I’m in Arizona for Thanksgiving. So let’s talk cacti!
The dry, desert environment means the plants here have to be careful about water.
They have developed quite the set of tricks in order to do so. For example, they are able to store water in their stems, and lack leaves that would otherwise lose water.
Today I found out another cool way they conserve water - cactus plants still photosynthesize like any other plant, but partially at night!
The photosynthesis process converts sunlight and CO2 into energy and oxygen. In order to collect the CO2, plants have stomata (basically mouths on their leaves) that open up and allow CO2 in, but it also allows water to evaporate out.
In order to prevent this water from evaporating during hot daylight hours, cacti are able to hold off and only open their stomata at night. They collect CO2 and then store it for use later.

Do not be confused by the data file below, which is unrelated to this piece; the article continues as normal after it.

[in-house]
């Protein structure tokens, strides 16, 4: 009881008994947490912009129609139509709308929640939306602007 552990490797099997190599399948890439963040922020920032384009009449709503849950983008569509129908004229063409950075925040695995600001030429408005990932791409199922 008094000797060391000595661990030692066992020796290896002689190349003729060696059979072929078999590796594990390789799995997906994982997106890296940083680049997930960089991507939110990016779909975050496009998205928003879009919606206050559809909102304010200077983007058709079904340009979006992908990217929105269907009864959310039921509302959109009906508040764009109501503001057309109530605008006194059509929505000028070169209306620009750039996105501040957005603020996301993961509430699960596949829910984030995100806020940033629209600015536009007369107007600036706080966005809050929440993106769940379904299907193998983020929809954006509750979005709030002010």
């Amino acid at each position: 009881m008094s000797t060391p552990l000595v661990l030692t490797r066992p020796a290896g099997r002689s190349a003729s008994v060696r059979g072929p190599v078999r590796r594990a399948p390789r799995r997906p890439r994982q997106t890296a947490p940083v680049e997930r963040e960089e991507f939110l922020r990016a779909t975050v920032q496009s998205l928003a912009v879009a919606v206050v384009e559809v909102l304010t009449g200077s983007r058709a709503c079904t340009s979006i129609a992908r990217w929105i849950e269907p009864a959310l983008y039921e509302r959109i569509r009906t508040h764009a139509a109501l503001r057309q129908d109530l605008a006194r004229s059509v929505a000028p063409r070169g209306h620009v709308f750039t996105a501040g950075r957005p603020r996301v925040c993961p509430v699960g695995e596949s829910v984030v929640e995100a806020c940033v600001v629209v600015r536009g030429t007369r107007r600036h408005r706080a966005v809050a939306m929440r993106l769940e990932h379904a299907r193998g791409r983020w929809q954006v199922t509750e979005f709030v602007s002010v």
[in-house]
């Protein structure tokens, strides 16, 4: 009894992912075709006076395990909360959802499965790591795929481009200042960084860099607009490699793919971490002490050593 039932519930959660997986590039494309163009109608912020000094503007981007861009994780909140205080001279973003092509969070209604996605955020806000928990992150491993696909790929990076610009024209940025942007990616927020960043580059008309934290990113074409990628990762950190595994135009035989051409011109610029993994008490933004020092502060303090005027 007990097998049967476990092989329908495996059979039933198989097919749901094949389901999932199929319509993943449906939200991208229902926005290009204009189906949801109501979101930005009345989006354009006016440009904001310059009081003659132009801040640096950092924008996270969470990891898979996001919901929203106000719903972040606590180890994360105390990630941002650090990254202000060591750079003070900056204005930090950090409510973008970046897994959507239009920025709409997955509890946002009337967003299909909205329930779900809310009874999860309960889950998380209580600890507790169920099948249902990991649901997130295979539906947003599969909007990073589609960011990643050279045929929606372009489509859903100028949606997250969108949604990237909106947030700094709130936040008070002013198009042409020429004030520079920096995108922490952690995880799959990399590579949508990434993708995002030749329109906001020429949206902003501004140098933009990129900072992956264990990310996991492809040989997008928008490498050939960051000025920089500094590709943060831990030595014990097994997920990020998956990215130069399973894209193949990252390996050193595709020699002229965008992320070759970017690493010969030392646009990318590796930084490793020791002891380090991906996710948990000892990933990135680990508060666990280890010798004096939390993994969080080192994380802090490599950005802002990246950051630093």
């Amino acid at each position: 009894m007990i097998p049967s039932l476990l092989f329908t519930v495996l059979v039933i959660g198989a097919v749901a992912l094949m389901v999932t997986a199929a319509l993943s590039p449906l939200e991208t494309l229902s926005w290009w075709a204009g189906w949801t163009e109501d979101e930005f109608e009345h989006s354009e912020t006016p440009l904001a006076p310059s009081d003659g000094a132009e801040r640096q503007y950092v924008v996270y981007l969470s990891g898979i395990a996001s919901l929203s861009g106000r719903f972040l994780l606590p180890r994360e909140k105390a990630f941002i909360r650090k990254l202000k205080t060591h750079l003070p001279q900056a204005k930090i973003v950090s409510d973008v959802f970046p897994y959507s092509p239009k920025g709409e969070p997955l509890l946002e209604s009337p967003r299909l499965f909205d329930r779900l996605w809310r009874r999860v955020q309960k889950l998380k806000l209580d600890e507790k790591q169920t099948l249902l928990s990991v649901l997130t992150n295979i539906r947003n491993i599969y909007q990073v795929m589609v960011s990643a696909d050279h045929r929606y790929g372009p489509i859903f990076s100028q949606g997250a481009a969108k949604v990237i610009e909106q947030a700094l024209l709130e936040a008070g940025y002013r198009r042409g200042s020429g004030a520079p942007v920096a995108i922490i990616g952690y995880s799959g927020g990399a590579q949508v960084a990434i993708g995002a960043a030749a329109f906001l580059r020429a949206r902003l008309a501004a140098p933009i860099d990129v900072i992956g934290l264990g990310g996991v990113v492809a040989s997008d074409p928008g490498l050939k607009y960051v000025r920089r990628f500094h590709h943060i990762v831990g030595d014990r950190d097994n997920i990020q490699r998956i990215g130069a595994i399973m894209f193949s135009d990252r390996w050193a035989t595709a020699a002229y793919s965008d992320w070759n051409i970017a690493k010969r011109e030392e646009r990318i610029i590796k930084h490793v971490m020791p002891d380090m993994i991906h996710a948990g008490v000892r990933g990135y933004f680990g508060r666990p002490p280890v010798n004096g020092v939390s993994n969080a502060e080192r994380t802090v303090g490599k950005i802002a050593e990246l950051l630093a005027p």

This process of storing CO2 for later is known as the CAM mechanism (Crassulacean acid metabolism). Collected CO2 is stored as malate, a four carbon acid, inside the vacuoles, basically cell sized storage containers.
Then, during the day, the the acid is transported to the chloroplasts (the photosynthesis part of the plant) and converted back into CO2.
With the energy from the sun, the cactus is ready to photosynthesize, and the pathway continues as it usually would.
All of these steps are carried out by different proteins and enzymes, the chemists of the biological world.
Some of the enzymes, which are important catalysts for chemical reactions, are temperature dependent! So, when it becomes too hot, the cactus is able to stop the process of collecting CO2!